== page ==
Oddly enough, Dende found that he did not care either way. Perhaps he wasn't getting enough sleep.
"Sure," he said. "I would love your help, although I don't really see how you could help me."
"In a way most sought after and rarely obtained," Mr. Satan intoned. "I can be eyes and ears for you where you cannot be. You may not have noticed," he said with a wry look, "but I am in a wheelchair. Although I am not a quiet person, for some reason that fact makes others believe I am deaf."
"You would never believe the conversations people have had right in front of my face," he said. "Of course, I don't tell. However," he announced, and Dende sincerely hoped that his booming voice would not carry too far within the complex. "I would be willing to put those dubious skills to good use for you. What do you need to know?"
"I need to know when Dr. Gero completed his renovations on the underground laboratory that came to be know as The Deeper," Dende said, and look for a reaction.
Mr. Satan smiled.
"I have no idea if I can help," he said, and Dende's heart fell just the tiniest bit. "But I will see what I can do. Bee here, he's a good little spy, he is. Gets the greatest conversations going - don't you, baby?"
As if with complete understanding, Bee immediately yipped a response.
That dog understands more than some humans around here, Dende thought to himself, and then caught Mr. Satan's look.
"I won't do anything that will bring harm to this good woman or her son," Mr. Satan said, and there was real menace in his tone. "They may be a little strange, but this world and this man owe more to those two people than any favor you could ever call in. Is that clear?"
Dende nodded. The world needed more heroes like Mr. Satan. "Yes, Satan-san," he said with the utmost respect.
Mr. Satan nodded once; his eyes were very keen. "All right, I believe you," he said. "Go about your business. We never had this conversation." And, bizarrely, he turned and winked at Bee.
Bee barked twice.
Dende could not shake the feeling that a very important covenant had just been signed.
Trunks came in for dinner on time as usual. Which was pointless, as no dinner was there. The moment he stepped into the room, everyone stopped talking and looked at him guiltily.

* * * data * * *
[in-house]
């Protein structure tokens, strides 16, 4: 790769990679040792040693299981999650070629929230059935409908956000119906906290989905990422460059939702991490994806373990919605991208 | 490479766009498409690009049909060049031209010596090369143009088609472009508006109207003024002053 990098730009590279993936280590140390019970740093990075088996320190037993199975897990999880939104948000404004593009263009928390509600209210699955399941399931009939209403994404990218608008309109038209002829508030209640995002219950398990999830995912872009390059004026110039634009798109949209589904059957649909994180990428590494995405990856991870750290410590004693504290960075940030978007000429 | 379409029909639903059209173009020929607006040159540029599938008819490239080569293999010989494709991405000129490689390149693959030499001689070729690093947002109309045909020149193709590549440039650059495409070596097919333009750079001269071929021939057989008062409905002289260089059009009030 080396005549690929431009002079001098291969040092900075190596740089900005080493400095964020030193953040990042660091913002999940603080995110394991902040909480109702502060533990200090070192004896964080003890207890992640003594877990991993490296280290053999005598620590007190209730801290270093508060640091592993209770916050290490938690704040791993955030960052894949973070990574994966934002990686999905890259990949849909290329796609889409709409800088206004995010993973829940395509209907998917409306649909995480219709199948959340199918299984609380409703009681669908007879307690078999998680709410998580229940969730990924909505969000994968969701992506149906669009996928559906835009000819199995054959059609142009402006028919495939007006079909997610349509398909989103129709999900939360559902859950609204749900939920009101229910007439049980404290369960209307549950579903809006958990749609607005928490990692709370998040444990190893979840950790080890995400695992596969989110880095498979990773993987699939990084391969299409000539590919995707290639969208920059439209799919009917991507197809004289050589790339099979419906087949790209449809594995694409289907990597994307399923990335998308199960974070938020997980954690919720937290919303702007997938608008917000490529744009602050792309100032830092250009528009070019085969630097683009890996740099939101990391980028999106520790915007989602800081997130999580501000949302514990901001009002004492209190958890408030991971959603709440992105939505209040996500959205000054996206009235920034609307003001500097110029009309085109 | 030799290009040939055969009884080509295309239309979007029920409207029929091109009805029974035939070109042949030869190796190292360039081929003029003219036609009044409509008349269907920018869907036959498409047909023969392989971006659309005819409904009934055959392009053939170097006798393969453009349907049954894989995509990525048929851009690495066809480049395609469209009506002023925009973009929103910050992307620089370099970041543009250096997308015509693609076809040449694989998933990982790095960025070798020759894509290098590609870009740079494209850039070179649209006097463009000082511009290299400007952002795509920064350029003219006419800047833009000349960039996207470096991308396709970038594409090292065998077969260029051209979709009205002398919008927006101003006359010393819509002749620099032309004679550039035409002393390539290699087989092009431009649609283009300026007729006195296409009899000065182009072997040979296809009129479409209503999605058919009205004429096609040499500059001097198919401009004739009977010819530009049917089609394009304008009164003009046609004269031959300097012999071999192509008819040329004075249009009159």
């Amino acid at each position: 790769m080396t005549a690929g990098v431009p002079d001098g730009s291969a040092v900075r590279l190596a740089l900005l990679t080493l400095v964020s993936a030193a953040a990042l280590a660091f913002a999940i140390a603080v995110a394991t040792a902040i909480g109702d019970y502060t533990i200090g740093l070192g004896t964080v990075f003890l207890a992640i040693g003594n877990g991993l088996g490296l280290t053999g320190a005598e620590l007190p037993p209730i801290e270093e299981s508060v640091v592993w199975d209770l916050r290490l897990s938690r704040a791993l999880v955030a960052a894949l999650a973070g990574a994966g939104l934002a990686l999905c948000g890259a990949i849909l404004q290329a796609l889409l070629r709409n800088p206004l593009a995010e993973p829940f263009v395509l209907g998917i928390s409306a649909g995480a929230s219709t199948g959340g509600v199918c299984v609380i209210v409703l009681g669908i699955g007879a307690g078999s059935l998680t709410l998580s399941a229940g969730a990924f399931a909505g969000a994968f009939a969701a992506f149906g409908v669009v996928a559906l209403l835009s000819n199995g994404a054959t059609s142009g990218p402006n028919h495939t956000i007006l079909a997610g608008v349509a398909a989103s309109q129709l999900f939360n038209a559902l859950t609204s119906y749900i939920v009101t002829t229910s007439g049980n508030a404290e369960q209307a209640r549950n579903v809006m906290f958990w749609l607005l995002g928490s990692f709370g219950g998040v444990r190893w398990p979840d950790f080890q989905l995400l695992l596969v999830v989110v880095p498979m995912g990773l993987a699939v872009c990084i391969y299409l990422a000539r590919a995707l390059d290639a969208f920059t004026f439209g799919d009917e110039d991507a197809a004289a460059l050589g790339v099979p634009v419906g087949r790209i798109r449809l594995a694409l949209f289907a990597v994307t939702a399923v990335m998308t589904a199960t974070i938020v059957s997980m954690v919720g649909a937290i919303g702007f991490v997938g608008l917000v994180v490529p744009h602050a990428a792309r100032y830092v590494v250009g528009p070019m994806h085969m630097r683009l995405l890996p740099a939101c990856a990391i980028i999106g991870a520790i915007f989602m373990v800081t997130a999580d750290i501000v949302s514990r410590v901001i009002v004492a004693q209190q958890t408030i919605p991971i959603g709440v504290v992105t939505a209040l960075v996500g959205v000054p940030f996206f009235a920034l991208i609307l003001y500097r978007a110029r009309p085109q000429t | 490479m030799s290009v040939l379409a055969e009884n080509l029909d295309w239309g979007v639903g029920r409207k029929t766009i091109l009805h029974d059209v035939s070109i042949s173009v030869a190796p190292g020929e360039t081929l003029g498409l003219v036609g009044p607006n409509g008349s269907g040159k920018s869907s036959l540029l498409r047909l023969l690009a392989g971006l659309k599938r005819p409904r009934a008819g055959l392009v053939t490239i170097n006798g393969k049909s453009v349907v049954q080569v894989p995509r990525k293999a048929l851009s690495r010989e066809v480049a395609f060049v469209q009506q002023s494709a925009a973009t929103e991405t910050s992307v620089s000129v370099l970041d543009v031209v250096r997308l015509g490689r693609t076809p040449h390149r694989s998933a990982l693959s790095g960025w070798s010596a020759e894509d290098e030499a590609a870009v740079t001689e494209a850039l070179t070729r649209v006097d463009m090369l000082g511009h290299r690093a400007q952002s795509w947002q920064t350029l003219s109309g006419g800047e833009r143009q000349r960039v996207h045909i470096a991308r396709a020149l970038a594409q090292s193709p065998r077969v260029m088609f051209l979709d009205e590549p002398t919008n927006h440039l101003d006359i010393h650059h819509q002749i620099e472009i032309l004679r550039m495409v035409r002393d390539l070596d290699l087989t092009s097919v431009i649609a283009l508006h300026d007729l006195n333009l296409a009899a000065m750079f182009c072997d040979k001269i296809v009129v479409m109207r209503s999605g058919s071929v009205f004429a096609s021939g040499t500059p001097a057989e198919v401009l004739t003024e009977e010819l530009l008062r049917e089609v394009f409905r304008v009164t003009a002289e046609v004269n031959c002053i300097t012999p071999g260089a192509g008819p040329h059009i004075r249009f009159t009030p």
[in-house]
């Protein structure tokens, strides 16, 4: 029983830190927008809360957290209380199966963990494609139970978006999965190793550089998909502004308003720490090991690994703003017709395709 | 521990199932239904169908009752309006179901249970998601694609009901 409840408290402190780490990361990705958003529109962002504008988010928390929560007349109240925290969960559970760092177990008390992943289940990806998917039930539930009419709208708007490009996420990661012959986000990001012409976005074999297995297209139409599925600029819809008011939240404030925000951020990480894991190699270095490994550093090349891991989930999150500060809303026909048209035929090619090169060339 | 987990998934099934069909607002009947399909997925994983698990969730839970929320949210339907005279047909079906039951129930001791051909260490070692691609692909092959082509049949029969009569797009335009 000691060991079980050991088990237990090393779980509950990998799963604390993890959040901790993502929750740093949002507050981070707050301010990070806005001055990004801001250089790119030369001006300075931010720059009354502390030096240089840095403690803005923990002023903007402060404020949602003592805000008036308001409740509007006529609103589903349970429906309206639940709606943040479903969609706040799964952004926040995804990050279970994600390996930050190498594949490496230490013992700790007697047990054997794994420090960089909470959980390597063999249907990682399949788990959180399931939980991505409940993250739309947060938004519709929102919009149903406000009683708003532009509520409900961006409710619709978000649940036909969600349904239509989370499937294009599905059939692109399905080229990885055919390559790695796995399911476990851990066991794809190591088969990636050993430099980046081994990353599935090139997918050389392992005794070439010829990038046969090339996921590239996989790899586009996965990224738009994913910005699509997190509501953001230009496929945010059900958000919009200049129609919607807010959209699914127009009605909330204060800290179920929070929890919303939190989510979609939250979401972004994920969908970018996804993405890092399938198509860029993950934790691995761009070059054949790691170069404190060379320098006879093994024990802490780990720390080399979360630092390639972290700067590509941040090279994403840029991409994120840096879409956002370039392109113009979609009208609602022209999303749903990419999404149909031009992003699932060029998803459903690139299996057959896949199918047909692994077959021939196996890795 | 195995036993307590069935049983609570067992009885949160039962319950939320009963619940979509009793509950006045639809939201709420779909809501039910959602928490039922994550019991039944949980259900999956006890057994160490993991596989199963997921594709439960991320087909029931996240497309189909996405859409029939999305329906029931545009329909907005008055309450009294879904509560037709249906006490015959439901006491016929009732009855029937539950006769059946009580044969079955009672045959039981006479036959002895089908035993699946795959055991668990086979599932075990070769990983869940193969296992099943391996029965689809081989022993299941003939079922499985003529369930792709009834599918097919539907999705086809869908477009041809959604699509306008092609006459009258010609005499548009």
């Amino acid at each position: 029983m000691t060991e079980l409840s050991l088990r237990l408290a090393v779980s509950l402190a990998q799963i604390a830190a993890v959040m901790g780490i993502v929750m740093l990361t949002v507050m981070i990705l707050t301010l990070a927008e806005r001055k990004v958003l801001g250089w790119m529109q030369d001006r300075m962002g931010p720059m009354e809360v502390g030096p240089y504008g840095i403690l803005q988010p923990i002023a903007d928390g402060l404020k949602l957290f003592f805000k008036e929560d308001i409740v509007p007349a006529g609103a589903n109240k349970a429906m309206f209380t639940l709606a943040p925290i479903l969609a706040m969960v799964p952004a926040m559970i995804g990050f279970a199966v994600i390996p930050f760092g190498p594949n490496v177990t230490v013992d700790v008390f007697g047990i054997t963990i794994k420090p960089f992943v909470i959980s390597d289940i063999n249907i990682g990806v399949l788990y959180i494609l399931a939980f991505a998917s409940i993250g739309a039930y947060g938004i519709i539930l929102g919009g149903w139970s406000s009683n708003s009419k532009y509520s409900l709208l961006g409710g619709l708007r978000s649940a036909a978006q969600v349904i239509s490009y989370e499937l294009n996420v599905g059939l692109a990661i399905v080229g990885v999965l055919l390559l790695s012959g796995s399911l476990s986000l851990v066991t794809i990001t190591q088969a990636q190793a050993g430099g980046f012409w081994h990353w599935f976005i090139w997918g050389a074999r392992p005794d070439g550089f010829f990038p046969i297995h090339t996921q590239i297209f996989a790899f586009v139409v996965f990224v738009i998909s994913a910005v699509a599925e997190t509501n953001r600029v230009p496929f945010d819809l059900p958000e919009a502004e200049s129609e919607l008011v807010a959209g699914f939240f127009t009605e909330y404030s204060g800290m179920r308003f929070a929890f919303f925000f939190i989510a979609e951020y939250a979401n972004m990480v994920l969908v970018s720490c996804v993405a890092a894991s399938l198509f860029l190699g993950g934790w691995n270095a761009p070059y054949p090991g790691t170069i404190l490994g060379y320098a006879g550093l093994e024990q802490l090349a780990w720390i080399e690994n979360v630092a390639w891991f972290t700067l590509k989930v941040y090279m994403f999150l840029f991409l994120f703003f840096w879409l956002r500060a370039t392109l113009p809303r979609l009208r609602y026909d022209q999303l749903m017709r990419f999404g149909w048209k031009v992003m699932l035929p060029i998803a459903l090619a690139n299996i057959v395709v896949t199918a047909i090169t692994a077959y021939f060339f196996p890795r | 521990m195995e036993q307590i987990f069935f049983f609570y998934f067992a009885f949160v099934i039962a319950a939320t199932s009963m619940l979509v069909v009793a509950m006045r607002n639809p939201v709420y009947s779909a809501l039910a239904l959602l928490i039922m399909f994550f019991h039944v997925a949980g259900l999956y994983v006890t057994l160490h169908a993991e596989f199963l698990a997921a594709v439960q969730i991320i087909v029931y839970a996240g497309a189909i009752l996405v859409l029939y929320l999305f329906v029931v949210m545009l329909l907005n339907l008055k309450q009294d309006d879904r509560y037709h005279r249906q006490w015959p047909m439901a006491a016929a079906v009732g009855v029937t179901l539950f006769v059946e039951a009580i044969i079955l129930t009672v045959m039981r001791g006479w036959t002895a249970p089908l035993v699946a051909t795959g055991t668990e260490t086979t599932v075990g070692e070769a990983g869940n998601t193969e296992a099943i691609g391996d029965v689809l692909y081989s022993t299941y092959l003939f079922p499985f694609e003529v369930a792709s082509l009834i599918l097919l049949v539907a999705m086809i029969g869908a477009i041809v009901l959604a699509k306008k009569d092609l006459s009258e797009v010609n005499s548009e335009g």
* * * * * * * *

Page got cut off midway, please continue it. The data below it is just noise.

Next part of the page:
"Where's mother?" he asked of the forlorn group sitting around the empty tabletop.
"She's gone shopping, Trunks," answered Roshi, hesitating just a second too long. "She said she'd be home in time to program the robots for dinner - or worse, cook it herself. But she's not here yet, so we all have to wait." He held Trunks' gaze steadily.
Trunks looked back at him. "Where did she go?" he inquired politely.
"Shopping, I said," Roshi began to reiterate, and Trunks held up one hand to stop him. Roshi stopped.
"I said, where did she go?" Trunks said in a quiet voice. "I did not ask what she was doing or with whom she went. It is late, after dark, and I would like to know what has become of my mother, who for some unknown has abandoned the schedule that she has rigorously kept for eight years - supposedly in favor of some… shopping. Now," he said, looking around. "Where did she go?"
Trunks sighed and closed his eyes in thought for one moment. She was not in her lab, he knew that; the lights were off. There was nothing to do in Satan City, no new love interest, and they had all the groceries they needed. So where...
He bared his teeth as an idea occurred to him. "She better NOT have," he said menacingly, and took off out the door.
Bulma loaded one more bag into the arms of her latest assistant - interesting fellow, and pretty brave to come with her all the way out here - and began to lead the way back to her jeep. Heavens, it was already dark; she was going to catch it, that much was sure. Trunks was not his father, and for that, Bulma was perversely grateful; however, when he had come back to this time from spending a year in the Room of Spirit and Time with said father, he had been different - and he had made and insisted on keeping several very strict regulations. One of them had been a tight schedule after dark. The lack of a police force or army after the androids had finished with them made this only common sense; there were a lot of gangs now, and a woman could get into a lot of trouble out on her own.